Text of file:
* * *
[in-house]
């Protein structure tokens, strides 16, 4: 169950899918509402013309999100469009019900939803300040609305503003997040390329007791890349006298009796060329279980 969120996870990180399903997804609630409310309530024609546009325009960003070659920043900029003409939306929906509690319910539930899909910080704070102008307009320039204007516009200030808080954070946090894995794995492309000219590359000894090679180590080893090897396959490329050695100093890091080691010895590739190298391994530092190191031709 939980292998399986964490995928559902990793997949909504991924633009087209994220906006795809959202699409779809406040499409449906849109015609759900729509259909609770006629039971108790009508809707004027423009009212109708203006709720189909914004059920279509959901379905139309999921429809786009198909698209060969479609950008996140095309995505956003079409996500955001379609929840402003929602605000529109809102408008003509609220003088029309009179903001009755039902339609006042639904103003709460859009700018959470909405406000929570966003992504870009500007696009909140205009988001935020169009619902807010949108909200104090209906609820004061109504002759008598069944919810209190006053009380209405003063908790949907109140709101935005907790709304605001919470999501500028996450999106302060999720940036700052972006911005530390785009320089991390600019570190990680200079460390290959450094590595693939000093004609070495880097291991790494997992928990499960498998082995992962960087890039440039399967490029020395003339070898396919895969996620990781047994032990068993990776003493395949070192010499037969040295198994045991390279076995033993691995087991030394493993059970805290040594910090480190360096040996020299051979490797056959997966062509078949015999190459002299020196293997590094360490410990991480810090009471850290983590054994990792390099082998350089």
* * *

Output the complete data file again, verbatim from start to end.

[in-house]
């Protein structure tokens, strides 16, 4: 169950899918509402013309999100469009019900939803300040609305503003997040390329007791890349006298009796060329279980 969120996870990180399903997804609630409310309530024609546009325009960003070659920043900029003409939306929906509690319910539930899909910080704070102008307009320039204007516009200030808080954070946090894995794995492309000219590359000894090679180590080893090897396959490329050695100093890091080691010895590739190298391994530092190191031709 939980292998399986964490995928559902990793997949909504991924633009087209994220906006795809959202699409779809406040499409449906849109015609759900729509259909609770006629039971108790009508809707004027423009009212109708203006709720189909914004059920279509959901379905139309999921429809786009198909698209060969479609950008996140095309995505956003079409996500955001379609929840402003929602605000529109809102408008003509609220003088029309009179903001009755039902339609006042639904103003709460859009700018959470909405406000929570966003992504870009500007696009909140205009988001935020169009619902807010949108909200104090209906609820004061109504002759008598069944919810209190006053009380209405003063908790949907109140709101935005907790709304605001919470999501500028996450999106302060999720940036700052972006911005530390785009320089991390600019570190990680200079460390290959450094590595693939000093004609070495880097291991790494997992928990499960498998082995992962960087890039440039399967490029020395003339070898396919895969996620990781047994032990068993990776003493395949070192010499037969040295198994045991390279076995033993691995087991030394493993059970805290040594910090480190360096040996020299051979490797056959997966062509078949015999190459002299020196293997590094360490410990991480810090009471850290983590054994990792390099082998350089």